After playing at Illinois, Butkus played for the Chicago Bears from 1965-1973, and wore the same helmet that he wore at Illinois for his first two professional seasons and the shoulder pads "until they rotted," he said.
He's been inducted in both the College and Pro Football Halls of Fame and was inducted into the Illinois Athletics Hall of Fame in 2017. His No. 50 was retired by the university in 1986, and it sits at nearly the highest point of Memorial Stadium: above the press box on the west side of the stadium. His No. 51 jersey was also retired by the Chicago Bears.
“It’s not what he did for the University of Illinois, but what he did for football in general," Illinois football coach, and former Bears coach, Lovie Smith said. "To see a statue of Dick Butkus there makes sense. It seems right. ... Dick’s presence is here anyway.
"Of course, if you go into the stadium you see his number there at the top. That gets your attention if you don’t know it. I think most people associated with Illinois football, every one of our players, of course, knows who Dick Butkus is."
The Illini went 0-9 in 1961 before Butkus arrived in 1962, playing center on offense and linebacker on defense. In 1962, Illinois went 2-7 before going 8-1-1 in 1963 and a win over Washington in the 1964 Rose Bowl. The University of Illinois and Champaign-Urbana carry a deep meaning to Butkus, who arrived at Illinois after playing high school football at Chicago Vocational High School.
“It’s the start," Butkus said of the university and of Champaign-Urbana. "High school was one thing, but choosing the university after high school is over is a big step. I guess I made a good step. I guess I can thank Coach Bill Taylor for that, who recruited me here.
"It’s not only just the university and the coaches that you’re involved with. It seems like you get involved with the people of Champaign and Urbana. I met some wonderful people. To tell you the truth, it wouldn’t be a bad place to live.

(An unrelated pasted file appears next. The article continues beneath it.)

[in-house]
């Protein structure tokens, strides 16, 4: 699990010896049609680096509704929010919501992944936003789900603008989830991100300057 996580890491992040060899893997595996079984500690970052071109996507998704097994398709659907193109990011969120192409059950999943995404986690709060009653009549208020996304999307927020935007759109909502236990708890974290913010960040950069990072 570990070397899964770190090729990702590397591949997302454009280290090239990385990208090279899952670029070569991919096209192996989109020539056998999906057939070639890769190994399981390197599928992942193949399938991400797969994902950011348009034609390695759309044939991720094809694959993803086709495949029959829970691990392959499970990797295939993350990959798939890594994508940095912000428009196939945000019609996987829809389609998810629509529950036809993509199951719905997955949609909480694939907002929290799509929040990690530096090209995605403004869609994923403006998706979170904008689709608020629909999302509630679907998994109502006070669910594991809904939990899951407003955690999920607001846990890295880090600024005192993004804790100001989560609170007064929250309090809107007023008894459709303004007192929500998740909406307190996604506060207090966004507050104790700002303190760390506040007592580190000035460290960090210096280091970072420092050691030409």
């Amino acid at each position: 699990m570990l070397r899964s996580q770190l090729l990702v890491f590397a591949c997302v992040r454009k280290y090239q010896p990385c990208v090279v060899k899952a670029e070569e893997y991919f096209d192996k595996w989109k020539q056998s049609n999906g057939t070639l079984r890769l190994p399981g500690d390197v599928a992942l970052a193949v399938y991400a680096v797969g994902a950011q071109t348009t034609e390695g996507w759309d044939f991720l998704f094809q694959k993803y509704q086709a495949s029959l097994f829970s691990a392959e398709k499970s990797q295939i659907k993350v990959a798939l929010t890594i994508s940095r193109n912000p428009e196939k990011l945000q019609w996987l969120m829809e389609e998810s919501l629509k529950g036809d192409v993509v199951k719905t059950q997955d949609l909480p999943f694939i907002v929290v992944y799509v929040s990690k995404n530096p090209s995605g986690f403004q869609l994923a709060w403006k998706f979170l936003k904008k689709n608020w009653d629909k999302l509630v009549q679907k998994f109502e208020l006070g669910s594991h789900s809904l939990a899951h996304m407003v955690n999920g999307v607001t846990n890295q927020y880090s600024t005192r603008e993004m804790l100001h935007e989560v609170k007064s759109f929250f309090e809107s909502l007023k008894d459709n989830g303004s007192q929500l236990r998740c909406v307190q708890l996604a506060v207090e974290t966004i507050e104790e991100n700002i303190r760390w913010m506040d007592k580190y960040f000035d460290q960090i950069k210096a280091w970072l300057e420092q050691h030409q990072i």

“I have good feelings about Champaign-Urbana and the people here. I was very fortunate. We changed a losing program to a winner. That’s all you can ask. It worked out well."
There's a long lineage of successful linebackers at Illinois from Butkus to Dana Howard to J Leman to Decatur's Brit Miller, all of whom were on hand Friday. Miller remembers the first time he saw Butkus: before the Illini played USC in the 2008 Rose Bowl when Butkus spoke to the team.
"I think it was my first chance to meet a guy I consider a true legend and a guy who changed the game," Miller said. "To be here (Friday), I was debating not coming and I was like, 'What are you thinking, man? You better get here.'"
Butkus has a reputation of being one of the most feared linebackers to ever play the game. Even at 76 and after a series of delayed flights that landed him in Champaign at 3 a.m. Friday, he still carries a bit of an attitude. He speaks with colorful language and passion.
But through it all, his humility shines through.
“It’s a very humbling deal," he said.